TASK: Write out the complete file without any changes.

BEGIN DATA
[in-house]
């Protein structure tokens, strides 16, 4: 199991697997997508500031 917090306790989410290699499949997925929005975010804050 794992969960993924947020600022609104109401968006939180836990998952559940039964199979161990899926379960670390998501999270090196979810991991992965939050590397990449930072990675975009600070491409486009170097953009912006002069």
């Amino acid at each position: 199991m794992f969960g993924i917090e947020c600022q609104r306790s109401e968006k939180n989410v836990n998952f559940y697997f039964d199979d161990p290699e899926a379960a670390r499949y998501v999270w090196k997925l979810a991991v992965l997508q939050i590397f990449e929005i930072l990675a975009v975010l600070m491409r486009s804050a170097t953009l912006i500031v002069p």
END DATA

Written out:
[in-house]
């Protein structure tokens, strides 16, 4: 199991697997997508500031 917090306790989410290699499949997925929005975010804050 794992969960993924947020600022609104109401968006939180836990998952559940039964199979161990899926379960670390998501999270090196979810991991992965939050590397990449930072990675975009600070491409486009170097953009912006002069």
């Amino acid at each position: 199991m794992f969960g993924i917090e947020c600022q609104r306790s109401e968006k939180n989410v836990n998952f559940y697997f039964d199979d161990p290699e899926a379960a670390r499949y998501v999270w090196k997925l979810a991991v992965l997508q939050i590397f990449e929005i930072l990675a975009v975010l600070m491409r486009s804050a170097t953009l912006i500031v002069p």